As a California native, Karen Ellman might be expected to have little regard for anything old.
But she always loved “things with past lives.” When she moved East, had 2 kids and stopped working, she went to estate sales. She found herself digging through closets — and found a new passion.
“The fabrics and colors are so different from today,” Karen says. “These clothes aren’t ‘made’; they’re constructed. You can’t find that now.”
She began buying vintage clothing — “rescuing it from landfill.” In one house she discovered 1950s dresses. Her research into items like these led Karen to “vintage websites.”
In 2004 she set up her own sales site. She called it Vintage Virtuosa (the word means “female virtuoso”; Karen likes the reference to creativity and aesthetics).
As the site grew, she was asked to personally view estates. “It was an adrenaline rush to be invited by a niece or granddaughter who had saved these things,” Karen says. “I heard their stories. It was like a lesson in history or sociology.”
Now — in a reversal of the trend that saw brick-and-mortar stores add online presences, and defying an economy that has seen many Westport businesses fold — she is setting up a vintage clothing shop in Colonial Green. Vintage Virtuosa — the same name as her website – will open “any day now,” Karen says.
“I want to see these items on people,” she explains. “I look forward to seeing people try them on. I want to connect with the people who buy vintage clothing, and share it all with the community.”
Karen sees the store as a natural extension of her longtime volunteer work here. She was president of the King’s Highway PTA, and co-president of the townwide PTA Council.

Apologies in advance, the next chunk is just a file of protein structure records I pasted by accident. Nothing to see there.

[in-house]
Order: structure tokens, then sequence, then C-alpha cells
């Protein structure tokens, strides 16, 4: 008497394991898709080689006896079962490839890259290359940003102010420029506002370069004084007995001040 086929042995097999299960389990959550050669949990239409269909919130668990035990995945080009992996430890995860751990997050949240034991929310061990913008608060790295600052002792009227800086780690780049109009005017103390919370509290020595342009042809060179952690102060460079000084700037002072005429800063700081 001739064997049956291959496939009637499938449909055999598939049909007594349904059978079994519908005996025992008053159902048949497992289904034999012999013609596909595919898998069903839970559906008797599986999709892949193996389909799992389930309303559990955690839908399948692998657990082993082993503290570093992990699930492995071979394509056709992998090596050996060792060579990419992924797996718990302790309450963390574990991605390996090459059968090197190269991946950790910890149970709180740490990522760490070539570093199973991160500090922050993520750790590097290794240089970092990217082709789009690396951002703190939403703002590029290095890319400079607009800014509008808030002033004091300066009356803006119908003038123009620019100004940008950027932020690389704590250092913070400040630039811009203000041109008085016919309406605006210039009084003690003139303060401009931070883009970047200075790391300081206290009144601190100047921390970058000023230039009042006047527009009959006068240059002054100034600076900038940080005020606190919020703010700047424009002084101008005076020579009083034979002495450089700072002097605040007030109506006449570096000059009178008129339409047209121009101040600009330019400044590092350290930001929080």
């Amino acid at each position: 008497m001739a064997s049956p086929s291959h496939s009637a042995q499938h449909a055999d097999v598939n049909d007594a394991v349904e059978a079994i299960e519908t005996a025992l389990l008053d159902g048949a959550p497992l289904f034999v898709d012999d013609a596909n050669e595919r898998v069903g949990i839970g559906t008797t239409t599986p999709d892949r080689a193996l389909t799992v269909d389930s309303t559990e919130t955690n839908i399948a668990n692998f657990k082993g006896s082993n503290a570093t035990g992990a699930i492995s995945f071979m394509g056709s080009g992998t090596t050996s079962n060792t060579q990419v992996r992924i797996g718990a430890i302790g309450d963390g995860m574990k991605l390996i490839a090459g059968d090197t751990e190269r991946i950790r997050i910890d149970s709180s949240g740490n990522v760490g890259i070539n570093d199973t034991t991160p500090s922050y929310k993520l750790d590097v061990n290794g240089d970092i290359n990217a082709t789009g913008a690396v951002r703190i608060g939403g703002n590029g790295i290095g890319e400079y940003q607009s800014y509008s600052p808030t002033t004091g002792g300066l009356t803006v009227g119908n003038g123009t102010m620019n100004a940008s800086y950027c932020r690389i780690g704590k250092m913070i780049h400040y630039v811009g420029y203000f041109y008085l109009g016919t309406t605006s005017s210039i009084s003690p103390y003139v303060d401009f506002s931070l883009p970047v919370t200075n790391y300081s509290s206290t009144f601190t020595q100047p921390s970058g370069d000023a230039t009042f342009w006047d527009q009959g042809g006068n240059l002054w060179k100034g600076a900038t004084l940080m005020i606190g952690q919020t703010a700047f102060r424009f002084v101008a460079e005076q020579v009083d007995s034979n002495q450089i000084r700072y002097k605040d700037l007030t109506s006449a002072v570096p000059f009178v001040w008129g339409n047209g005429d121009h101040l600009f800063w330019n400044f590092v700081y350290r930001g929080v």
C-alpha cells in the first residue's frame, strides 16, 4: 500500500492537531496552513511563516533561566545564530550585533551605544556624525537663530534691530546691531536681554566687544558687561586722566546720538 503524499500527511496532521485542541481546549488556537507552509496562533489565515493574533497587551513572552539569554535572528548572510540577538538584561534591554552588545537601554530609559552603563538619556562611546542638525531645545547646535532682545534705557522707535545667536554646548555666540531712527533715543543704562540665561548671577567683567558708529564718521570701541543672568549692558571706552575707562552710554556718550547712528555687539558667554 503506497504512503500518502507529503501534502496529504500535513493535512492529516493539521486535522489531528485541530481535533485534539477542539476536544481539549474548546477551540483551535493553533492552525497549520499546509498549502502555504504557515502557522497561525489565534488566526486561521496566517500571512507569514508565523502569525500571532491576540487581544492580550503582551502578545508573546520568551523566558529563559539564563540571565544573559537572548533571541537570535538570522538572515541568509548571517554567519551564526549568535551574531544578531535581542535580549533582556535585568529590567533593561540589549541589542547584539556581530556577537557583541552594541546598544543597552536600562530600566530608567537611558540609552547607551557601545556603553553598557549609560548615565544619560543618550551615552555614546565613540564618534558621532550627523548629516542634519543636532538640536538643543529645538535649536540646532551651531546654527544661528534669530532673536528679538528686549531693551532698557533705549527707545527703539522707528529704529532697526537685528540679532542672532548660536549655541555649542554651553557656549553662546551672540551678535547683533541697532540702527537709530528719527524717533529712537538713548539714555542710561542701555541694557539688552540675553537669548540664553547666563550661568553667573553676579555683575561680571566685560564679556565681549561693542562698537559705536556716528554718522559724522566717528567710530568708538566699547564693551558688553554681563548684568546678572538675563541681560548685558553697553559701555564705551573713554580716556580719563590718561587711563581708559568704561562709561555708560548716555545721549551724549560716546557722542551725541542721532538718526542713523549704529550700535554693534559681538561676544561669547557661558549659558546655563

“I met so many smart, motivated, capable women in the PTAs and on town boards,” she says. She learned a lot about business from them. Now, with a sophomore at Staples and an 8th grader at Coleytown, Karen has time to put her knowledge and talents to work.
In addition to dresses, Vintage Virtuosa will feature handbags, jewelry, and items like place settings.
Karen sees her store’s customer base as “everyone from high school and college girls up through moms who want something different, and appreciate good design.”
Vintage clothing does not mean looking like “a museum piece,” Karen notes. She is concentrating on the 1940s through ’80s. There’s plenty of color; there’s day and evening wear, cocktail dresses, sweaters, and much more.
“I want to listen to what people like, and what they want — and I’ll respond. This is all about the thrill of the hunt.”
It’s a thrill for Vintage Virtuosa customers — and for Karen Ellman, its founder, owner and new storekeeper.